Ha ha. Carpenter you crack me up. Why would San Francisco care about Menlo Park? Note that S.F. did NOT indicate "no" on measure M. But S.F. does agree with the LP Sierra Club. LP Sierra Club only recommends YES on M, and that is unequivocal.

Sierra Club cares about our environment. Newspapers do not.

Now you can check the other Sierra Clubs for their recommendations.

So typical of the minority who will mistakingly vote no on M, you make false assertions and distort reality.

VOTE YES ON M.


 +  Like this comment
Posted by Roy Thiele-Sardiña, a resident of Menlo Park: Central Menlo Park,
on Oct 28, 2014 at 9:36 pm

Roy Thiele-Sardiña is a registered user.

@Mary de Campo

We will grant you the Sierra Club, with the tacit acknowledgement that Heyward being on it's board MIGHT have influenced the decision.....and will also note you have NO newspapers (professional journalists) endorsements. And of course one each of every commissioner (you know the Anti Development ones)......quite an interesting list of Curmudgeons if I say so myself......

In the meantime EVERY meaningful organization in the area is endorsing NO ON M, with quotes like "M is a disaster", etc.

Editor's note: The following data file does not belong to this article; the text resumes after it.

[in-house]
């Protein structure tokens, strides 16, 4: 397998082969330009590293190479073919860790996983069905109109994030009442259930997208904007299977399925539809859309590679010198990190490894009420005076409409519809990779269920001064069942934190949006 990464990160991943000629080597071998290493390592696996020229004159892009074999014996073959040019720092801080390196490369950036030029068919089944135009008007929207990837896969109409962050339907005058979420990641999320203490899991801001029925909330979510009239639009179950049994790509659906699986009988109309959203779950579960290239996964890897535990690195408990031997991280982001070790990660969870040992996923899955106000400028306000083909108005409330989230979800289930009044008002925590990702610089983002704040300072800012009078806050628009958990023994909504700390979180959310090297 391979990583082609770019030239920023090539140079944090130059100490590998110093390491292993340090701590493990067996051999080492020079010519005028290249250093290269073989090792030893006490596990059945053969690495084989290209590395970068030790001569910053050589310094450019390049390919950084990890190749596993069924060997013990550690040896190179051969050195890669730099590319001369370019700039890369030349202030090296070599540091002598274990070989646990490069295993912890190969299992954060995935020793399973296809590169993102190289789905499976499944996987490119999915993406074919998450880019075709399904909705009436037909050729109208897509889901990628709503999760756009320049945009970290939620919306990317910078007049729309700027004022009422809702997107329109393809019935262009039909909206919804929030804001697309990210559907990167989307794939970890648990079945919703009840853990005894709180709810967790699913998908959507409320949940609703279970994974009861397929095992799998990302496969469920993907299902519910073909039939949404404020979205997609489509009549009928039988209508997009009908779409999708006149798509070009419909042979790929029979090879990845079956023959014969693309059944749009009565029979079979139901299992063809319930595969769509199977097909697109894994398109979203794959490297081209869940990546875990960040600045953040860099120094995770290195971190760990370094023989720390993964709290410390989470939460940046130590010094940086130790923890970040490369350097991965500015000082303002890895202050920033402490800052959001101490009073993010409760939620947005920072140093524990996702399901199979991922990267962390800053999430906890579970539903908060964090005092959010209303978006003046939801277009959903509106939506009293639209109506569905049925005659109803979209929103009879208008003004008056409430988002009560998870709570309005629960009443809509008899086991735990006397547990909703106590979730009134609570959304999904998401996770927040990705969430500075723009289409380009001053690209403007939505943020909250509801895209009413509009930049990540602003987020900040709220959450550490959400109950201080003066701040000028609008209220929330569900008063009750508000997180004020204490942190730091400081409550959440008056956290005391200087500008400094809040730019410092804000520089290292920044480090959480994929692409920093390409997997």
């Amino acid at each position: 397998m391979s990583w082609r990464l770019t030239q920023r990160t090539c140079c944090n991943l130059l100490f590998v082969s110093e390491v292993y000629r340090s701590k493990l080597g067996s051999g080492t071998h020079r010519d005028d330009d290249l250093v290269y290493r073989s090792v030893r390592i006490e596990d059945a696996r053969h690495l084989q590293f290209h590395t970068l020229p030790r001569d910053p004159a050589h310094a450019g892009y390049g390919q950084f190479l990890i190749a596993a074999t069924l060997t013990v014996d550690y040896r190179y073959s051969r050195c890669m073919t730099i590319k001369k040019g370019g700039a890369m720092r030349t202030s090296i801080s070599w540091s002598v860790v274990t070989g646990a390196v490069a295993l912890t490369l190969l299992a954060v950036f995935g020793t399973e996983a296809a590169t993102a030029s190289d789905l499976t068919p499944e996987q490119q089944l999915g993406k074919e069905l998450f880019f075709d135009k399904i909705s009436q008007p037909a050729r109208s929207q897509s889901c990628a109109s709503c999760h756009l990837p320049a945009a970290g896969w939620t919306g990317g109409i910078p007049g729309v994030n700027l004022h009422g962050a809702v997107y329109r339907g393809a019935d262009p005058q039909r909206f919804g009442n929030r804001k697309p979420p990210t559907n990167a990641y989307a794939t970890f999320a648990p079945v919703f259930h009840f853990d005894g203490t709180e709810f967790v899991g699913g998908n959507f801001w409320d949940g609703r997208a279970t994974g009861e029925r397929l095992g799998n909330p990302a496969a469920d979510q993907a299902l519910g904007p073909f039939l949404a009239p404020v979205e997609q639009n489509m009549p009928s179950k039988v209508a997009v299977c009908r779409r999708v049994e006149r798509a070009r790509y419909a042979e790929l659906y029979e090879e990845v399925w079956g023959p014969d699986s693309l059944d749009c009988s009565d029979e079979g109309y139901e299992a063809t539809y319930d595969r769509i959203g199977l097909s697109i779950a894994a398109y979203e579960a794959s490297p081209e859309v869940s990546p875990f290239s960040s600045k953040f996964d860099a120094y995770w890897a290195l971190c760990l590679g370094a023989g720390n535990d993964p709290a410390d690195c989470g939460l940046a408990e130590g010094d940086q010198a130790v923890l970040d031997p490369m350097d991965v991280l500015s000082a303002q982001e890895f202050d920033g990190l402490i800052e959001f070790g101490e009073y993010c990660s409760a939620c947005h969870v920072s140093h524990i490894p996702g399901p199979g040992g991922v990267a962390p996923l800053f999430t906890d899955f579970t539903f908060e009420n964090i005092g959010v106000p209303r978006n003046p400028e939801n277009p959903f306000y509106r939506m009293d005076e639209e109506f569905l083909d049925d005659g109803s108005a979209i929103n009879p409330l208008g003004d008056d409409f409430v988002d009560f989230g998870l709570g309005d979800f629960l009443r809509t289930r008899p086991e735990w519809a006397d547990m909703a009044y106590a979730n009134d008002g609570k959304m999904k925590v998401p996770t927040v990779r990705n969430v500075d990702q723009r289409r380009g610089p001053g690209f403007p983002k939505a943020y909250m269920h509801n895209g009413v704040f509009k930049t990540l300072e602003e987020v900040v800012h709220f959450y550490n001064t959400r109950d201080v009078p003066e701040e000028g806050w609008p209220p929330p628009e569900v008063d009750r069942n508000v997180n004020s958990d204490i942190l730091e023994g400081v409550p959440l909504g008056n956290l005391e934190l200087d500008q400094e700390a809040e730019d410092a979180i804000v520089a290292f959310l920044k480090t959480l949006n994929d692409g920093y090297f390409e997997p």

I've listed them below my signature (it's a too LONG a list for above)

Measure M is a Mistake
Vote NO on Measure M

Roy Thiele-Sardina

---------------NO ON M - Endorsements--------------

Newspapers:

The Almanac
San Jose Mercury News/ San Mateo County Times
The Daily Post

State & County Elected Officials

State Assemblyman Rich Gordon
Warren Slocum, San Mateo County Board of Supervisors
Don Horsley, San Mateo County Board of Supervisors and former County Sheriff
Dave Pine, San Mateo County Board of Supervisor

Menlo Park City Mayors, City Council Members

Ray Mueller, Menlo Park Mayor
Catherine Carlton, Menlo Park Vice Mayor
Rich Cline, Menlo Park City Council Member and twice former Mayor
Kirsten Keith, Menlo Park City Council Member and former Mayor
Peter Ohtaki, Menlo Park City Council Member and former Mayor
Lee Duboc, former Menlo Park City Council Member
Mickie Winkler, former Menlo Park City Council Member and former Mayor
Nicholas Jellins, former Menlo Park City Council Member and former Mayor